Expected Role: Backup Goaltender
Niittymaki's season last year ran in an inverse way to Niemi's-- a great start to the season fell off as the season progressed, and an injury sustained in the middle of the year kept him on the shelf for the vast majority of 2011. Complications with a lower body injury this offseason will lead Niittymaki to rehab for the first three months of the year, giving goaltender Thomas Greiss an opportunity to try and lock down a full-time role with the team.
A goaltender who also has the tendency to run hot and cold throughout the course of a season, Niittymaki is a stereotypical tandem netminder-- not quite good enough to shoulder 65 games played throughout a season, but more than able to play in back to backs and take the reigns when his partner is struggling in net. Good reflexes and strong positional play are a hallmark of Niittymaki's game; he challenges shooters more than Niemi, but lacks the strength down low with his pads that Niemi possesses.
The biggest question for Niittymaki heading into 2011-2012 is twofold. It remains to be seen how Niittymaki's injury will effect his play when he returns to the ice, as lingering issues can prove to be an issue for goaltenders. Furthermore, with Thomas Greiss making waves during the preseason and showing that he is able to handle NHL duty (as he was two years ago), Niittymaki's future with San Jose depends on how well Greiss plays and how quickly Al Stalock progresses in Worcester.
Expected Role: Backup Goaltender
A favorite of Fear The Fin and our readers, Thomas Greiss is an extremely exciting goaltender to watch on every single night. Aggressive to a fault, Greiss plays the game with a kind of controlled chaos that results in some magnificent saves to go along with some frantic scrambles around the crease. He's quick from post to post and extremely agile as well, constantly challenging shooters at the top of his crease. This can leave him open to some backdoor plays or swift passing in the offensive zone, where Greiss' aggressiveness gets the best of him, but by and large his agility in net should be considered a plus.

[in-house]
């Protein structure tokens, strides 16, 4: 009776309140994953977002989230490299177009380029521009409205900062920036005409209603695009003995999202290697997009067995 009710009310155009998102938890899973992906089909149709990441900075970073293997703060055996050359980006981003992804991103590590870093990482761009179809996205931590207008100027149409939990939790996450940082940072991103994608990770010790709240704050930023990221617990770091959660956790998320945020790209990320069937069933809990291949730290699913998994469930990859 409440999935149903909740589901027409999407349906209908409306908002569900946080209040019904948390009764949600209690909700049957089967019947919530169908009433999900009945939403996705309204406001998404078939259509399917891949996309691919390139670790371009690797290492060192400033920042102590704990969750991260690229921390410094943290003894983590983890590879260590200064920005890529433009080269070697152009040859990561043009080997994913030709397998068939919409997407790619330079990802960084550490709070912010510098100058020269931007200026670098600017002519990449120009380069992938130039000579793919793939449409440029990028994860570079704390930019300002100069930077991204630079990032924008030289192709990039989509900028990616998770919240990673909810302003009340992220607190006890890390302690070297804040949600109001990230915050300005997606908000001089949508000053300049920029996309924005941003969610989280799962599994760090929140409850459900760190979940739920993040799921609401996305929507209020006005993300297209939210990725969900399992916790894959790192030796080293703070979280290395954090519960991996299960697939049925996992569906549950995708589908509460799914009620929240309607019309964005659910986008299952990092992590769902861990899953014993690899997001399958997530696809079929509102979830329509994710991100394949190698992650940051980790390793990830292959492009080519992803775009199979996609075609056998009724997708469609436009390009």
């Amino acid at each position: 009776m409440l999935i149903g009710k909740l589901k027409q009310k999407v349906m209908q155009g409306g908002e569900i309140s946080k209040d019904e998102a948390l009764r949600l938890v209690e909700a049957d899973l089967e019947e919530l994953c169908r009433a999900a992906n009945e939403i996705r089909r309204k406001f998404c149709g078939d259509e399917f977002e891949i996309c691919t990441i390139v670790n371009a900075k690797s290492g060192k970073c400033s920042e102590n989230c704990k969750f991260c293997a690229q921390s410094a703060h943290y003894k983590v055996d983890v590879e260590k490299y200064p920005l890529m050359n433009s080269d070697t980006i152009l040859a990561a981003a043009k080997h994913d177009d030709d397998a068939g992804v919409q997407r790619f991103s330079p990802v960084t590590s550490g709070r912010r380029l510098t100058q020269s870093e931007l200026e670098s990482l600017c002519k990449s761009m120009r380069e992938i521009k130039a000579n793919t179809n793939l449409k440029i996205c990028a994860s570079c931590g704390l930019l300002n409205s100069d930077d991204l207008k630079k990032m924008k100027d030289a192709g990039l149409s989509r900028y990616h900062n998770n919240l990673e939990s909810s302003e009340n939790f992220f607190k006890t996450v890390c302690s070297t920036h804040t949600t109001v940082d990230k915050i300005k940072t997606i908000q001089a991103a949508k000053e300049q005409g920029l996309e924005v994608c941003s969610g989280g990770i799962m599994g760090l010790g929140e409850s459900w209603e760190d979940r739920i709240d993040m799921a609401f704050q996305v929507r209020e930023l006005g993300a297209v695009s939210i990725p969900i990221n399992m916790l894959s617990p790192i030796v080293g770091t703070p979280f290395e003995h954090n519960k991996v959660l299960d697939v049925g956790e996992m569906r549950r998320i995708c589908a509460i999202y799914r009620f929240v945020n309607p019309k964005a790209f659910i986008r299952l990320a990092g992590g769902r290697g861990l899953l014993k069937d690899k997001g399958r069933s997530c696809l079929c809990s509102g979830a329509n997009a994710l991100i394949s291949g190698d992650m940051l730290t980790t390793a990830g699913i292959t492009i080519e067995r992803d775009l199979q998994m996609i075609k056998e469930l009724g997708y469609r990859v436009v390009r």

During the Sharks home opener against the Coyotes, Phoenix Head Coach Dave Tippet evidently told his shooters to shoot high glove side, because Greiss was flashing leather all night. Two years ago when he played in San Jose I didn't see this as a primary issue for him, but as the season progresses, see if other opposing teams try and expose Greiss' glove hand when he gets the start.
The biggest question for Greiss during 11-12 will be whether or not he can lock down a full-time role with the team during the season. We're predicting he makes Niittymaki as the odd man out this year, as the Sharks vastly improved defensive corps should complement Greiss' aggressive style perfectly. If he struggles however, expect him to head to Worcester where he will platoon with a rehabbing Al Stalock.
Overall the Sharks have three legitimate NHL goaltenders at their disposal this season. Niemi is a lock to be the primary netminder throughout the year, but Niittymaki and Greiss are more than capable of handling backup duties and chipping in when called upon. Along with Al Stalock in Worcester, the Sharks vaunted goaltending depth will be a huge benefit to the team this year as well as into the future.